You may have noticed yesterday that some of your favourite sites on the internet weren’t as they should be or were shut down all together. This was a large initiative by many internet based companies to protest the Stop Internet Piracy Act (more commonly known as SOPA) that was scheduled to be voted on in the US yesterday. Some of the sites that went black included Wikipedia, Reddit and even smaller sites like popular blogger Chris Brogan’s site.
For those unfamiliar with SOPA (and a similar bill known as PIPA), here’s a great video that explains just how it would affect everyday internet users like you and me:
Because these bills are heavily supported by the US entertainment industry, there has been very little talk about them in the mainstream media. Most people know about it because everyday people had taken to the internet and social networks to help spread the word. And spread it they did. I took to MAP, our social media monitoring and analytics software, to see just how much talk had been going on through social media.
To be inclusive of the numerous sayings and hashtags people have been using I searched for the terms “SOPA,” “PIPA,”StopSOPA,” “SOPAblackout” and “blackout.” Over the past 3 months I was able to find 247,213 blog posts, 82,713 online news articles, 311,327 forum posts and 2.9 million tweets containing my search terms.
Trended out over time that activity looks like this:
Because yesterday was a known day of protest the activity greatly overshadows all the previous activity. The following popularity chart shows the activity for three months up to January 17th, the day before the blackout. The first large spike in November was when the SOPA bill first started getting attention by the public. Then there were two large spikes in talk in December. The first, on December 15th, was the day that the US government passed NDAA, a non-internet related but also unpopular bill and people made connections between the two bills. The second spike in December was the day that the public became aware that the popular internet domain seller Go Daddy was supporting the SOPA bill. Go Daddy later retracted their support, but the public had already spoken.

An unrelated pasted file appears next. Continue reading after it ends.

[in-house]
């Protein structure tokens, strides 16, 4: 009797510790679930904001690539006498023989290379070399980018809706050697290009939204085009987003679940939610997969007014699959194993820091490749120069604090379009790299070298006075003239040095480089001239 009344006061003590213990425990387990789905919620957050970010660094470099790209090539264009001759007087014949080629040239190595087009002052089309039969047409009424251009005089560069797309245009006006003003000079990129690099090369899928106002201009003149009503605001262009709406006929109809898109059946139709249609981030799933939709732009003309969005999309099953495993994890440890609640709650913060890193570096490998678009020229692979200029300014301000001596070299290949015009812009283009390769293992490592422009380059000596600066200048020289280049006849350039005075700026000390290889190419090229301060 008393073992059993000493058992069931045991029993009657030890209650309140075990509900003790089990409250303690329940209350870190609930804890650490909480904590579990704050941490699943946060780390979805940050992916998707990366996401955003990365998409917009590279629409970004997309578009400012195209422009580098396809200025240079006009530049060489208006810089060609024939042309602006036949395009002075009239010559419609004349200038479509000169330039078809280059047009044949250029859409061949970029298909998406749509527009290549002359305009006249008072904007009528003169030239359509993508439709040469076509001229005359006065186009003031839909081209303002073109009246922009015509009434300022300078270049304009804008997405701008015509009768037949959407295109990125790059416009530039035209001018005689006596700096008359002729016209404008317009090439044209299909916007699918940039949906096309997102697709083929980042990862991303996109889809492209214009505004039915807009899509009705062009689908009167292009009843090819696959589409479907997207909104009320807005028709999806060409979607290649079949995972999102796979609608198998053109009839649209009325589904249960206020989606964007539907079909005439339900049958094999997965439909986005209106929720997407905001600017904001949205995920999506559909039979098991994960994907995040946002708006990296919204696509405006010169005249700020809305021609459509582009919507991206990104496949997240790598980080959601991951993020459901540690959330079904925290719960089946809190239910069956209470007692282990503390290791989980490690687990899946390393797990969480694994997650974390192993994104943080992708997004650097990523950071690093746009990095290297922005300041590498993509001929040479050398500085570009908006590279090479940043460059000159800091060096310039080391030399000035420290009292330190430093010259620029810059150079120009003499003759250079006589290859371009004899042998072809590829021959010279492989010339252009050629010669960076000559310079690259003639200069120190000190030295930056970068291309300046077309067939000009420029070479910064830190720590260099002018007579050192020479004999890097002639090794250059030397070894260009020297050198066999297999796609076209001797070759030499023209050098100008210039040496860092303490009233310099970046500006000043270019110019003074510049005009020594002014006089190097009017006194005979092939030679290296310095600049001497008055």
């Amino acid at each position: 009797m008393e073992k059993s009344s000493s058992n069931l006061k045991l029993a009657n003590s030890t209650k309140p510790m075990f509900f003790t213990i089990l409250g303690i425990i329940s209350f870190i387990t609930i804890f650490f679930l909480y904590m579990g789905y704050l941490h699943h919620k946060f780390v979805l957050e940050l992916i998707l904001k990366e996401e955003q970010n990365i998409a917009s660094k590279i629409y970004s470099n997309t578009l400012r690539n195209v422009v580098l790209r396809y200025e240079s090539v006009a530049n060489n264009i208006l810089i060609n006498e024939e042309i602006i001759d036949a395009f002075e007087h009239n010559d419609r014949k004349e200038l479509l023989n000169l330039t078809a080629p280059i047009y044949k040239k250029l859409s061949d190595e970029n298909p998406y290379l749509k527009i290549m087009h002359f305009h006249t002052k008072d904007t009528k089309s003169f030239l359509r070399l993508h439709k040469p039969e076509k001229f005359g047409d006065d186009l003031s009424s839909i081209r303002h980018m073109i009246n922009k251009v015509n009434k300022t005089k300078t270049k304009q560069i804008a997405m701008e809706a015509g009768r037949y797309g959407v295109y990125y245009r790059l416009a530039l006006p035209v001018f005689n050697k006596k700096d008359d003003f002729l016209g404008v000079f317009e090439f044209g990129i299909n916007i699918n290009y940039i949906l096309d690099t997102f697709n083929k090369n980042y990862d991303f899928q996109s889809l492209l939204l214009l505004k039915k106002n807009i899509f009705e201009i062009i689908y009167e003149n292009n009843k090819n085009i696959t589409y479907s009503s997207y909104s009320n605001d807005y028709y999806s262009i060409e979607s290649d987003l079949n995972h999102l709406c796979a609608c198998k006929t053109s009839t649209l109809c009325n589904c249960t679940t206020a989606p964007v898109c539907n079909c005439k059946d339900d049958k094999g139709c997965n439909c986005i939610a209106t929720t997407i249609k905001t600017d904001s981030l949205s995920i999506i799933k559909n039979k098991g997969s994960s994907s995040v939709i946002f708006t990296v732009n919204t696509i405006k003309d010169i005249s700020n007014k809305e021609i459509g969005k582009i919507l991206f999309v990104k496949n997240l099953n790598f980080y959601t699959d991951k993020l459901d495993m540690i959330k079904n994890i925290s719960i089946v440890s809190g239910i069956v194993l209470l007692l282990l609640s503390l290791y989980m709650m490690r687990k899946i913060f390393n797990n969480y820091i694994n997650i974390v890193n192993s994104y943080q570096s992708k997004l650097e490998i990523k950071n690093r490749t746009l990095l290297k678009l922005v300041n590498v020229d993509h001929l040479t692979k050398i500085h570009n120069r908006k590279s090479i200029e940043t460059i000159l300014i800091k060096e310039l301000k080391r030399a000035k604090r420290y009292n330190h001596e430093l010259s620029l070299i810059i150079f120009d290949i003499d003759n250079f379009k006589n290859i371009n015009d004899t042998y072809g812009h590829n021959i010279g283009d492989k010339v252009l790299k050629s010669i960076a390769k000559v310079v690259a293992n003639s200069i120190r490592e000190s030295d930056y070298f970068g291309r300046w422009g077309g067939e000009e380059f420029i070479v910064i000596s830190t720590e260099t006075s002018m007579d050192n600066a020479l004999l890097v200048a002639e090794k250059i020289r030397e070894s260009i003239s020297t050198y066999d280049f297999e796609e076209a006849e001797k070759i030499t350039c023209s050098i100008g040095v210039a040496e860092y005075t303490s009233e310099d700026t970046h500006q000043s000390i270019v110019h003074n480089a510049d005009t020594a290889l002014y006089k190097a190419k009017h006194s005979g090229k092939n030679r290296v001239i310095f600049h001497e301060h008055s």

While SOPA and PIPA are both bills that could be passed the United States government, they would have a great effect on the way the entire world uses the internet. That’s why the entire world has been talking about the bills. The greatest majority of talk through social media was coming from the United States (53.5%), but other countries were making their thoughts on the bills heard. Brazil, a large Twitter using country, accounted for 5.5% of the talk, followed by Spain (4.9%) and the UK (3.9%).
And just what have people been talking about? Our buzzgraph shows that “piracy” is right in the center of the conversation. But there’s strong connections to words like “protester,” infringement” and “censorship” showing that a lot of the talk was against SOPA and PIPA. We can also see a lot of talk about the websites that went black yesterday in opposition to the bills like “Wikipedia,” “Reddit” and “Google.” There’s also a strong connection to “Go Daddy” from that large spike in November that talked about their support of SOPA.
I already noted that talk on January 18th greatly overshadowed the previous three months, so I dug into the conversation that just happened yesterday. On blackout day alone I was bale to find 32,548 blog posts, 13,107 news articles, 18,504 forum posts and 1.4 million tweets containing my search terms.
All of the talk and support from everyday citizens led to the bill being temporarily shot down and not voted on yesterday as was originally planned. However, PIPA is still set to go in front of US congress on January 24th, so the internet blackout happened just as it was planned. The fate of the internet is still up in the air, but if enough people raise their voices, the people with power may just get the message that there has to be a better way to solve the piracy problem.